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It just points you to a web page telling you to use Windows Update. If you need Office updates, you have to downgrade to IE 10, enable MS Update, and re-update to IE 11...
HTML doesn’t really “do” anything in the sense that a programming language does. HTML contains no programming logic. It doesn’t have common conditional statements such as If/Else. It can’t evaluate expressions or do any math. It doesn’t handle events or carry out tasks. You can’t declare variables and you can’t write functions. It doesn’t modify or manipulate data in any way. HTML can’t take input and produce output. Think of it this way: you can’t compute the sum of 2 + 2 in HTML; that’s not what it’s for. This is because HTML is not a programming language.
In Colorado: 18-3-207. Criminal extortion – aggravated extortion
(1) A person commits criminal extortion if:
(a) The person, without legal authority and with the intent to induce another person against that other person’s will to perform an act or to refrain from performing a lawful act, makes a substantial threat to confine or restrain, cause economic hardship or bodily injury to, or damage the property or reputation of, the threatened person or another person; and
(b) The person threatens to cause the results described in paragraph (a) of this subsection (1) by:
(I) Performing or causing an unlawful act to be performed; or
(II) Invoking action by a third party, including but not limited to, the state or any of its political subdivisions, whose interests are not substantially related to the interests pursued by the person making the threat.
(1.5) A person commits criminal extortion if the person, with the intent to induce another person against that other person’s will to give the person money or another item of value, threatens to report to law enforcement officials the immigration status of the threatened person or another person.
(2) A person commits aggravated criminal extortion if, in addition to the acts described in subsection (1) of this section, the person threatens to cause the results described in paragraph (a) of subsection (1) of this section by means of chemical, biological, or harmful radioactive agents, weapons, or poison.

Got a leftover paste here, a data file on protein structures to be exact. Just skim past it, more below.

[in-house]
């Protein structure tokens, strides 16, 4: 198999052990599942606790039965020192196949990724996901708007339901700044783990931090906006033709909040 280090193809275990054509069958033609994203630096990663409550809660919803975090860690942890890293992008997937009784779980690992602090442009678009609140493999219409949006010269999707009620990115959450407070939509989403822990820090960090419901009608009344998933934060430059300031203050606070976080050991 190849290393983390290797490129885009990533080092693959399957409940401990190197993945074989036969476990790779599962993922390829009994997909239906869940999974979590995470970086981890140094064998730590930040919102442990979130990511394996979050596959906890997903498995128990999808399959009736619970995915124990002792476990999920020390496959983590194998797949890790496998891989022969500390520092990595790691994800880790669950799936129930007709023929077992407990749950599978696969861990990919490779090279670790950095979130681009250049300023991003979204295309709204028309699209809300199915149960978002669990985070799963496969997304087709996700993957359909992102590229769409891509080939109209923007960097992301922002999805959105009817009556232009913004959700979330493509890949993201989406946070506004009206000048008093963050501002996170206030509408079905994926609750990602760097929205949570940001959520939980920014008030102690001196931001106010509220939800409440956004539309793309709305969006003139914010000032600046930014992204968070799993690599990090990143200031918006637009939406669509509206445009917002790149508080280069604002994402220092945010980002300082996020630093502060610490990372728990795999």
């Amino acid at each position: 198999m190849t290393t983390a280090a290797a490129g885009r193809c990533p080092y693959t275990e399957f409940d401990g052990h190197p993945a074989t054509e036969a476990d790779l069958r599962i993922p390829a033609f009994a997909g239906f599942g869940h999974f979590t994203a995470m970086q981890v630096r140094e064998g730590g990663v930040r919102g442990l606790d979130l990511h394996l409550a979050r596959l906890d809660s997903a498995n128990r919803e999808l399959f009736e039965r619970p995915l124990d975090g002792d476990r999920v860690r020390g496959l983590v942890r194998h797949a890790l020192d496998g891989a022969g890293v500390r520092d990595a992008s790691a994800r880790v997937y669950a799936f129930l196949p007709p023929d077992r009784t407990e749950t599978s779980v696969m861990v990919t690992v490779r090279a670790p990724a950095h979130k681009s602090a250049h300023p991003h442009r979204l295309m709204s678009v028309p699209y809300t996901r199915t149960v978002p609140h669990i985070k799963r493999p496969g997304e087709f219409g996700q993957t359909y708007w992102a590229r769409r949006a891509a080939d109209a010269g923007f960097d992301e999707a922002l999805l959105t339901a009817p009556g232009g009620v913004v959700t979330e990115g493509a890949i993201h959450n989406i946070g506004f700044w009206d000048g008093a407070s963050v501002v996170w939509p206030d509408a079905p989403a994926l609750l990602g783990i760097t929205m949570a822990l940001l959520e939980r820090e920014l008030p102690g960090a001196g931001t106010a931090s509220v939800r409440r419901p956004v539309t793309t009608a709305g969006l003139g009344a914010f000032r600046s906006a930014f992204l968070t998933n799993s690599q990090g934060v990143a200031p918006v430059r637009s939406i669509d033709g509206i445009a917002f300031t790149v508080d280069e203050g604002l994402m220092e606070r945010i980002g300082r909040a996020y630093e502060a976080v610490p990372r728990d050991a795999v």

(3) For the purposes of this section, “substantial threat” means a threat that is reasonably likely to induce a belief that the threat will be carried out and is one that threatens that significant confinement, restraint, injury, or damage will occur.
(4) Criminal extortion, as described in subsections (1) and (1.5) of this section, is a class 4 felony. Aggravated criminal extortion, as described in subsection (2) of this section, is a class 3 felony.
So, unless there is some compelling reason to think that the drive was corrupted purposefully, or the recovery was disingenuous, then all you have here is SOP for any IT department (fix what's broke).
Hmm, all the IT departments I've worked for always had an SOP to fix what's broke, then store the broken hard drive rather than toss it. Sometimes we end up having to send the drives off to a clean-lab recovery outfit to grab important stuff.
Is it necessarily a conspiracy that the IRS IT Department tossed a drive? No. Is it something that at the very list indicates a need for a policy change? Possibly.
I'm not so sure. After all, Microsoft seems to have survived despite virtually each of its cryptographic solutions having serious vulnerabilities, often breakable in a trivial manner. Kerberos, encryption of Microsoft Office documents, PPTP VPN, NTLM authentication protocol, SysKey, EFS encryption in Windows 2000, RNG implementations in Windows 2000/XP/Vista, and so on...
They're armed too. And they have funny ideas about what a right means. And they are also paranoid! Oh and they're pandered to by a major political party.
I won't lump all gun control proponents in with the likes of them. But rest assured, both sides of this fight have unhinged crazies. And they're both just as dangerous...
The problem is things like the New Jersey law that will mandate only "smart" guns can be sold...